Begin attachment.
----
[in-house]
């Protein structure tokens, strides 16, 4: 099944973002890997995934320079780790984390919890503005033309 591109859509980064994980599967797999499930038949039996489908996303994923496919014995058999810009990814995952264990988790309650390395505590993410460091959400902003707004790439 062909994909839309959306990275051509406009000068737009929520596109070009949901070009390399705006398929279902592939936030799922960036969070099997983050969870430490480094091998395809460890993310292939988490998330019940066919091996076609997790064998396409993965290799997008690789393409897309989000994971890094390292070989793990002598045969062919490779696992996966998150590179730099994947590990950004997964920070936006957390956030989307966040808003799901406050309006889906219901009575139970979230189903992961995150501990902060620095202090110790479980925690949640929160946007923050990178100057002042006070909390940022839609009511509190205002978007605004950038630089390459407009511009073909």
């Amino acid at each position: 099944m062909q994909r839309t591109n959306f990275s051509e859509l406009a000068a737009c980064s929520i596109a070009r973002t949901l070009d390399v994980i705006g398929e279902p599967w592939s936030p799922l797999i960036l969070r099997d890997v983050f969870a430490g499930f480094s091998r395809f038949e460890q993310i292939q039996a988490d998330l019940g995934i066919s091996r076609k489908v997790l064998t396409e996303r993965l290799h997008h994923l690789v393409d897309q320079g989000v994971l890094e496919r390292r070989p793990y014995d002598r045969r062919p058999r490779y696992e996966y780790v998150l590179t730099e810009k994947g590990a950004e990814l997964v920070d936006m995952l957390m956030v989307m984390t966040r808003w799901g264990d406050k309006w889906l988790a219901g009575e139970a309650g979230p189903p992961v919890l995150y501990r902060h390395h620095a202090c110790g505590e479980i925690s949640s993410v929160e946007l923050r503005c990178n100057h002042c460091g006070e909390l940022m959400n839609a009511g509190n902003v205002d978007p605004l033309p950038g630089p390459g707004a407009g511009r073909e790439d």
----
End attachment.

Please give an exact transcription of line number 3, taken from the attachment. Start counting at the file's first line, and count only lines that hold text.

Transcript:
């Amino acid at each position: 099944m062909q994909r839309t591109n959306f990275s051509e859509l406009a000068a737009c980064s929520i596109a070009r973002t949901l070009d390399v994980i705006g398929e279902p599967w592939s936030p799922l797999i960036l969070r099997d890997v983050f969870a430490g499930f480094s091998r395809f038949e460890q993310i292939q039996a988490d998330l019940g995934i066919s091996r076609k489908v997790l064998t396409e996303r993965l290799h997008h994923l690789v393409d897309q320079g989000v994971l890094e496919r390292r070989p793990y014995d002598r045969r062919p058999r490779y696992e996966y780790v998150l590179t730099e810009k994947g590990a950004e990814l997964v920070d936006m995952l957390m956030v989307m984390t966040r808003w799901g264990d406050k309006w889906l988790a219901g009575e139970a309650g979230p189903p992961v919890l995150y501990r902060h390395h620095a202090c110790g505590e479980i925690s949640s993410v929160e946007l923050r503005c990178n100057h002042c460091g006070e909390l940022m959400n839609a009511g509190n902003v205002d978007p605004l033309p950038g630089p390459g707004a407009g511009r073909e790439d």